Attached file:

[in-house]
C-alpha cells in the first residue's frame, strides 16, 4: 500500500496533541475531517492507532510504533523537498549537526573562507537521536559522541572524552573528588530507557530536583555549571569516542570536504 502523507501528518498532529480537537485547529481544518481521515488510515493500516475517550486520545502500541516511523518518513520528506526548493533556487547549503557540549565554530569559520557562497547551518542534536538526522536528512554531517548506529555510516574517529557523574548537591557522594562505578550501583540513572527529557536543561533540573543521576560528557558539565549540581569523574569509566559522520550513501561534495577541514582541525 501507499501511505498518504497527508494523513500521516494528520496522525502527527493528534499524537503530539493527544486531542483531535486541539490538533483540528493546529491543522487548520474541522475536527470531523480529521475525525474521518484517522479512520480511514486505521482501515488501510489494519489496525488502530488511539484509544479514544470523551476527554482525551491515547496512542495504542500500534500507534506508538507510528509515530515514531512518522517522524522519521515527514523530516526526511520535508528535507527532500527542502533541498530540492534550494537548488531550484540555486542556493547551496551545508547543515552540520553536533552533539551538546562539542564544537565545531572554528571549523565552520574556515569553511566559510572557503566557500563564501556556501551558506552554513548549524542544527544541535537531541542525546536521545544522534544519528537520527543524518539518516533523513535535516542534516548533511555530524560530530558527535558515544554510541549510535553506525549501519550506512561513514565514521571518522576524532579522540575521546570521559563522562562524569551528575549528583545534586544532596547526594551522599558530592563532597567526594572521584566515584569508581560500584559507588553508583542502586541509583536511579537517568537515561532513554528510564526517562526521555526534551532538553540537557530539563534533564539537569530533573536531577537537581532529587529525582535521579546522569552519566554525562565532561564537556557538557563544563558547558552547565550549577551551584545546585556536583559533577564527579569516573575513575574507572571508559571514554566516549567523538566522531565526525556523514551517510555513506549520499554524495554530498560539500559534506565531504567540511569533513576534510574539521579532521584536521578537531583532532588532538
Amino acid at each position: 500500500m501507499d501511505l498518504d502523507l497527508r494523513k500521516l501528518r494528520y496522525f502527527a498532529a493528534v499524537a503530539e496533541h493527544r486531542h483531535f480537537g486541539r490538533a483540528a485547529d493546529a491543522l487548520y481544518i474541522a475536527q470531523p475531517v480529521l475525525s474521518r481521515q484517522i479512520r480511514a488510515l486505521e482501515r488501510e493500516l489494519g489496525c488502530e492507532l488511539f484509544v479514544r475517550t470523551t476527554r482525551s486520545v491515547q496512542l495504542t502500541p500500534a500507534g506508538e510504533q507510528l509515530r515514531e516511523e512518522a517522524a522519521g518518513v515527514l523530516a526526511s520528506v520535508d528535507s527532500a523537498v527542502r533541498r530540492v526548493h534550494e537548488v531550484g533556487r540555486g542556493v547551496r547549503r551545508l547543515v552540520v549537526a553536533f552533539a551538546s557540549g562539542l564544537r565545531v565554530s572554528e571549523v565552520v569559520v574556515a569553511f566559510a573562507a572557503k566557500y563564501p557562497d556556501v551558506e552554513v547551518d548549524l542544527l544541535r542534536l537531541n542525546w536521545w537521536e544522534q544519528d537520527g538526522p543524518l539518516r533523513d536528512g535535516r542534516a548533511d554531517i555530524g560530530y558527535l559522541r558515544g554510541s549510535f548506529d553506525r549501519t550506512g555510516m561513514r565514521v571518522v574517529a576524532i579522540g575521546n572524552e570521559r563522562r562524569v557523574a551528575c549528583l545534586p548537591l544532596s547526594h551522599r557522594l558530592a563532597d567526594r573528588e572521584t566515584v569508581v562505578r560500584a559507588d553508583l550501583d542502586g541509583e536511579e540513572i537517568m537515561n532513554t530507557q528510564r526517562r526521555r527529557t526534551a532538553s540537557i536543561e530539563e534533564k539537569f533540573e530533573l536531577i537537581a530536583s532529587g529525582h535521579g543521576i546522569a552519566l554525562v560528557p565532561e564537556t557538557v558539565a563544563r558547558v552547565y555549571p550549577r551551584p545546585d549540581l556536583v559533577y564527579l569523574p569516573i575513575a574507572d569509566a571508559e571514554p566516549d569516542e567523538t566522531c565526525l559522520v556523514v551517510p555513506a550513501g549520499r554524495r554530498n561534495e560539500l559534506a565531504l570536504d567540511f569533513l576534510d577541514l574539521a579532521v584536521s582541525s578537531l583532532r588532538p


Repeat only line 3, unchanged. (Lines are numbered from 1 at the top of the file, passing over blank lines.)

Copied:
Amino acid at each position: 500500500m501507499d501511505l498518504d502523507l497527508r494523513k500521516l501528518r494528520y496522525f502527527a498532529a493528534v499524537a503530539e496533541h493527544r486531542h483531535f480537537g486541539r490538533a483540528a485547529d493546529a491543522l487548520y481544518i474541522a475536527q470531523p475531517v480529521l475525525s474521518r481521515q484517522i479512520r480511514a488510515l486505521e482501515r488501510e493500516l489494519g489496525c488502530e492507532l488511539f484509544v479514544r475517550t470523551t476527554r482525551s486520545v491515547q496512542l495504542t502500541p500500534a500507534g506508538e510504533q507510528l509515530r515514531e516511523e512518522a517522524a522519521g518518513v515527514l523530516a526526511s520528506v520535508d528535507s527532500a523537498v527542502r533541498r530540492v526548493h534550494e537548488v531550484g533556487r540555486g542556493v547551496r547549503r551545508l547543515v552540520v549537526a553536533f552533539a551538546s557540549g562539542l564544537r565545531v565554530s572554528e571549523v565552520v569559520v574556515a569553511f566559510a573562507a572557503k566557500y563564501p557562497d556556501v551558506e552554513v547551518d548549524l542544527l544541535r542534536l537531541n542525546w536521545w537521536e544522534q544519528d537520527g538526522p543524518l539518516r533523513d536528512g535535516r542534516a548533511d554531517i555530524g560530530y558527535l559522541r558515544g554510541s549510535f548506529d553506525r549501519t550506512g555510516m561513514r565514521v571518522v574517529a576524532i579522540g575521546n572524552e570521559r563522562r562524569v557523574a551528575c549528583l545534586p548537591l544532596s547526594h551522599r557522594l558530592a563532597d567526594r573528588e572521584t566515584v569508581v562505578r560500584a559507588d553508583l550501583d542502586g541509583e536511579e540513572i537517568m537515561n532513554t530507557q528510564r526517562r526521555r527529557t526534551a532538553s540537557i536543561e530539563e534533564k539537569f533540573e530533573l536531577i537537581a530536583s532529587g529525582h535521579g543521576i546522569a552519566l554525562v560528557p565532561e564537556t557538557v558539565a563544563r558547558v552547565y555549571p550549577r551551584p545546585d549540581l556536583v559533577y564527579l569523574p569516573i575513575a574507572d569509566a571508559e571514554p566516549d569516542e567523538t566522531c565526525l559522520v556523514v551517510p555513506a550513501g549520499r554524495r554530498n561534495e560539500l559534506a565531504l570536504d567540511f569533513l576534510d577541514l574539521a579532521v584536521s582541525s578537531l583532532r588532538p